Editor’s Note: I am the host, producer and photographer for the We Are Chaffee: Looking Upstream podcast. I also write a monthly guest column related to the podcast for two local newspapers in Chaffee County, Colo.: the Chaffee County Times (Buena Vista) and The Mountain Mail (Salida). This is my column based on my conversation with Jason Marsden. (Show notes with transcript)

Jason Marsden recently joined me on We Are Chaffee’s Looking Upstream podcast. He is the executive director of the Greater Arkansas River Nature Association (GARNA). Now. But he’s lived a number of compelling life chapters and is eloquent in sharing his reflections on them.

Marsden’s early years, and his lifelong appreciation for nature and its rhythms, were influenced by life on a farm in Minnesota. After his father died when Marsden was eight, he moved with his mother to Sheridan, Wyo. 

He would go on to study post-World War II poetry at Harvard. And then return to Wyoming, where he would become a newspaper reporter of success and consequence, I’d say, for the Casper Star-Tribune.

There were honors for Marsden as a reporter, and dozens upon dozens of front page-worthy news stories. Many pertained to serious environmental issues. Yet possibly the most consequential, or let’s say the most life-altering for Marsden himself, would be an opinion column he wrote the day his friend Matthew Shepard died in a hospital in Fort Collins, Colo.

That name, Matthew Shepard, might sound familiar to you. It certainly does for many around the world. Shepard was a 21-year-old college student in Laramie, Wyo., when he became the focus of national and international media after a brutal anti-gay hate crime was committed against him. It was October 1998.

Marsden and I talked about all the above on Looking Upstream. We also talked about the state of journalism, given we both were newspaper reporters when in our 20s. What is journalism’s purpose in our society? How has the industry changed? What are we collectively missing and misunderstanding about how the media is functioning today? 

“The language of warfare is being injected into everyday discourse, and so slowly that no one is noticing it happening,” Marsden said.

We also talked about the confusion that has been created between opinion and actual, factual news reporting.

“That is not accidental,” he said. “The confusion is on purpose and it is done by people who feel entitled to help you change your mind about stuff. Some of them play fair and some of them don’t. And the ones who don’t play fair, spoiler alert, they have advantages over the ones who play fair.”

Marsden later would become executive director of the Matthew Shepard Foundation, which Shepard’s parents, Dennis and Judy, established soon after their son’s death. He has since brought his extraordinary talents for communication, rights advocacy and organizational leadership to Chaffee County.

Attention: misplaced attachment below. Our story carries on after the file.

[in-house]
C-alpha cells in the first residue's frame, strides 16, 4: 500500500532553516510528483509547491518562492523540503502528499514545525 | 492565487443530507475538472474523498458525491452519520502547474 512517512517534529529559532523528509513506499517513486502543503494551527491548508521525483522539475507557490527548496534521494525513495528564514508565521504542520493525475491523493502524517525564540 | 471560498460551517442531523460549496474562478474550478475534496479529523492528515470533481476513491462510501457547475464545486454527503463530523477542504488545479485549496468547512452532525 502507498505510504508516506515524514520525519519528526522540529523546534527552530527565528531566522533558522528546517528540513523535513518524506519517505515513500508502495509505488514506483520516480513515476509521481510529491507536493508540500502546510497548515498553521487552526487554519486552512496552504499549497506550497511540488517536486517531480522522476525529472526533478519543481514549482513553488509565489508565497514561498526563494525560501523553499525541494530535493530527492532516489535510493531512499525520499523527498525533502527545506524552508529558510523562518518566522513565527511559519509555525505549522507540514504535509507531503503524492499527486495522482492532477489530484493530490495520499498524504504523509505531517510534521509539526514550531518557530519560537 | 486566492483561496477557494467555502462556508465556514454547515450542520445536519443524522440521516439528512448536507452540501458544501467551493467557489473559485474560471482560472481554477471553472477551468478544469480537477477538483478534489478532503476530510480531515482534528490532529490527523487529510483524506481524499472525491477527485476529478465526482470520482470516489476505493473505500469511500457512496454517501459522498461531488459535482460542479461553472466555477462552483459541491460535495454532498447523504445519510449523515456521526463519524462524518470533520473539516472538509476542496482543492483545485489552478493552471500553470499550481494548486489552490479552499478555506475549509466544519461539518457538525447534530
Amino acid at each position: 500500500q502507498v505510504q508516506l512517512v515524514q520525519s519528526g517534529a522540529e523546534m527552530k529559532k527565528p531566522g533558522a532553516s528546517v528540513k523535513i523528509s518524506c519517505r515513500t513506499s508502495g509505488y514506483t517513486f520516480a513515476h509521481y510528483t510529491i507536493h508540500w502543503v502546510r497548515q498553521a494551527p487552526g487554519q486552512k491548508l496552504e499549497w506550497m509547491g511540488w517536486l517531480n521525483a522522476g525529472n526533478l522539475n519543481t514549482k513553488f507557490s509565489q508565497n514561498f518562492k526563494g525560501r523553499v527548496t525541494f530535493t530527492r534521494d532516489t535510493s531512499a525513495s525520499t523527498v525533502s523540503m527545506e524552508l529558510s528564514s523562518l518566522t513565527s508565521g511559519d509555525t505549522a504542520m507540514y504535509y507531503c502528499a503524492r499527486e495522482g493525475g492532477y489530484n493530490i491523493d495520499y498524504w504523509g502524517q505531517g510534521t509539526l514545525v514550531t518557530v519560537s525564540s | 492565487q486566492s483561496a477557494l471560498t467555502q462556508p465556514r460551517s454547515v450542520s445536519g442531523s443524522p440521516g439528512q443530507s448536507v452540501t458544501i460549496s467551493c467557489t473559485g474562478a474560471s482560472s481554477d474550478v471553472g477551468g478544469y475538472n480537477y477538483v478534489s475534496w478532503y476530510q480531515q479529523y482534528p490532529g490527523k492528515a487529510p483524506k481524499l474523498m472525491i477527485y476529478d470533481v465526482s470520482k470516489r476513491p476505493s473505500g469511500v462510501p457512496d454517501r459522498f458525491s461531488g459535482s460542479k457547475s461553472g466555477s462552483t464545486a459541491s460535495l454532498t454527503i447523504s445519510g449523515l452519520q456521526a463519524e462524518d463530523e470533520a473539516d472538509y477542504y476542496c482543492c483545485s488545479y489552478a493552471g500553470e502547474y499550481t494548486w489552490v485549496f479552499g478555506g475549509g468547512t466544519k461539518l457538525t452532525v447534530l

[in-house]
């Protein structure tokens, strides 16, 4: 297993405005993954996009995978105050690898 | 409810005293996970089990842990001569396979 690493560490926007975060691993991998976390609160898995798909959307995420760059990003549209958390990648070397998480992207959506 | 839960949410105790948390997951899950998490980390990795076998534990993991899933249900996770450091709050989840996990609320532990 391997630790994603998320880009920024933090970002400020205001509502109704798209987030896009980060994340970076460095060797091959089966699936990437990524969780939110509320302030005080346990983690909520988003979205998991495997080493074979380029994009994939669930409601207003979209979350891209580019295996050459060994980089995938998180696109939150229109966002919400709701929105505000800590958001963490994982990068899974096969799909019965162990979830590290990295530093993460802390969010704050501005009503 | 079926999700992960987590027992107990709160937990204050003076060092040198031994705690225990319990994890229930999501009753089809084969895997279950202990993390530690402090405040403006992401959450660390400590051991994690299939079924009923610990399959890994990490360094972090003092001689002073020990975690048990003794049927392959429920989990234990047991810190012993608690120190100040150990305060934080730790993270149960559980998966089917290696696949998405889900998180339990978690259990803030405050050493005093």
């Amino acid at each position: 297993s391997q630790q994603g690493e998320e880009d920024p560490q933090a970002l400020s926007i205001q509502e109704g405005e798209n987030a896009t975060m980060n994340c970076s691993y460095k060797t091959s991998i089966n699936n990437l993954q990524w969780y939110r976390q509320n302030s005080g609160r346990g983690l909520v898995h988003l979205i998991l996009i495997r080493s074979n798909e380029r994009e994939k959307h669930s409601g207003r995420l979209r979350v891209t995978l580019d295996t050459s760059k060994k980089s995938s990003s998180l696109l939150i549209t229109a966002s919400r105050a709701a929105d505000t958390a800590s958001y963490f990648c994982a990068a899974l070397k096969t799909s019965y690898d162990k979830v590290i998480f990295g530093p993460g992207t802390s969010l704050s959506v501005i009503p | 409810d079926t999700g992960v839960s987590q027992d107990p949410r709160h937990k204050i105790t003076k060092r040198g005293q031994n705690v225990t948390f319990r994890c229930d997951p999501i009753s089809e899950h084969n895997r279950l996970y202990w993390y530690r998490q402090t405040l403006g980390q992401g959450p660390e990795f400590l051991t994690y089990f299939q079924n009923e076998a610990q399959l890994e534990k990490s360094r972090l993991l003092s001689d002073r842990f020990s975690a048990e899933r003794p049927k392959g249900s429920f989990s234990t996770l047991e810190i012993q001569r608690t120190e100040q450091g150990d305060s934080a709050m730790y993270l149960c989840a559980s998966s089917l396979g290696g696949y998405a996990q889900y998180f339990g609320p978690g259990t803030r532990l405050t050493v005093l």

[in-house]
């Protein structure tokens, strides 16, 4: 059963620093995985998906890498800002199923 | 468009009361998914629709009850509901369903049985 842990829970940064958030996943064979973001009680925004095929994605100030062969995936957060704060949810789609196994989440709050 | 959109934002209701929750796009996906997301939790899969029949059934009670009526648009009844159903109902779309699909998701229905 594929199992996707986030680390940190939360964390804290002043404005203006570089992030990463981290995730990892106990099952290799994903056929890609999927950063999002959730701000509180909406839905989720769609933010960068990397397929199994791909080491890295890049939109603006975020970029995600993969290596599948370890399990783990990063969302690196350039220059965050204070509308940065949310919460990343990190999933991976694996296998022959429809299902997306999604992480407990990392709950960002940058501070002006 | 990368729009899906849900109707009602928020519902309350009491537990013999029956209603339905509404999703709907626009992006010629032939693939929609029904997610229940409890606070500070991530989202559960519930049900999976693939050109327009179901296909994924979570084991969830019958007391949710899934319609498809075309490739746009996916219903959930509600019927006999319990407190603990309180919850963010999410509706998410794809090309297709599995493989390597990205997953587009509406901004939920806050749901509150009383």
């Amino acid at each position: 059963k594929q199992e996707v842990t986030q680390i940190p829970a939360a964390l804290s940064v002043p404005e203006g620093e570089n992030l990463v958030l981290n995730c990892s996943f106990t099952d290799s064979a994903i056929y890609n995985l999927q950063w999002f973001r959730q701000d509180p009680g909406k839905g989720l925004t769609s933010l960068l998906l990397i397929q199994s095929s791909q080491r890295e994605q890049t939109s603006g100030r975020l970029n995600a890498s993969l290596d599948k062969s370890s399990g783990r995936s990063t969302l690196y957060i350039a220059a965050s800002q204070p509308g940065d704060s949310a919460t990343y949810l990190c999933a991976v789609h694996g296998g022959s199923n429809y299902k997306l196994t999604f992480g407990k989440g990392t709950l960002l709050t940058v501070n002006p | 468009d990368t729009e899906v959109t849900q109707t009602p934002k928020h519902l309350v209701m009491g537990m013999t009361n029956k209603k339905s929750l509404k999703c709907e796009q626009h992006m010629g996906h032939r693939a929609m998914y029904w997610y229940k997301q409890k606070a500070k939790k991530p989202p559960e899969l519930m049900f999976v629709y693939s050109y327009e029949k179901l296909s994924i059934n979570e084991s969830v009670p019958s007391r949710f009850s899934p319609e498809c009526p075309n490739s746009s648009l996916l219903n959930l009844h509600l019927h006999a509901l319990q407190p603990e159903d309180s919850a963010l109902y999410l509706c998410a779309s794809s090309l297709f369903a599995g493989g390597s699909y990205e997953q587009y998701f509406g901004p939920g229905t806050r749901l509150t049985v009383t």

When I asked Marsden about his vision for GARNA, his love for the Arkansas Valley poured out:

“I first encountered Salida in 2014, ’15, ’16, on a series of camping and backpacking trips. I’d been with the Shepard Foundation for about five years, going on more, and I spent a lot of time in conference rooms, a huge amount of time on airplanes and in hotel rooms, and doing stuff all over creation.

Jason Marsden | Photo by Adam Williams

“I needed to be outdoors more, and I started taking that seriously. I kept passing through this valley, or coming to it on purpose, and I always just had a really good feeling about it. 

“As I studied contemporary history in the Arkansas River Valley, this is a story of redemption. That river was poison in living memory. People my age grew up being told by their parents not to go down to that … river because it was full of poison and was treated like a sewer.

“And I just felt this incredible wonder and excitement about the cleanup that had been very painstakingly and expensively put together to turn this back into a natural river system with healthy aquatic life and a booming recreation industry, and people laughing and being joyful in that river. 

“It is such a brilliant success story and it is such an affirmation of optimism. And the fact that it is now at the center of what so many people love so much about this place that gets them to live here, and gets them to know and love one another, this place just started to really seem to me to be very special, worthy of protection, and important, and very much in need of continued support and continued activism and continued vigilance. 

“But also continued celebration and recognition of what a treasure it is. It’s a gift of nature but it is a work of human beings, the state that it finds itself in now. And I wanted to be a part of that very much.

“I spent a lot of my younger years identifying and triangulating against and trying to address bad behaviors and bad beliefs and bad situations, and to be part of something that is this treasured and precious is healing for me, I feel. I see how healing it is for how many people it is, and I cannot resist trying to do my part.”

Get to know more about Jason Marsden. Listen to our Looking Upstream conversation on any podcast player or at wearechaffee.org. Til the next episode, “Share stories, make change.”

Adam Williams hosts We Are Chaffee’s Looking Upstream podcast every other Tuesday. Follow @wearechaffeepod on Instagram.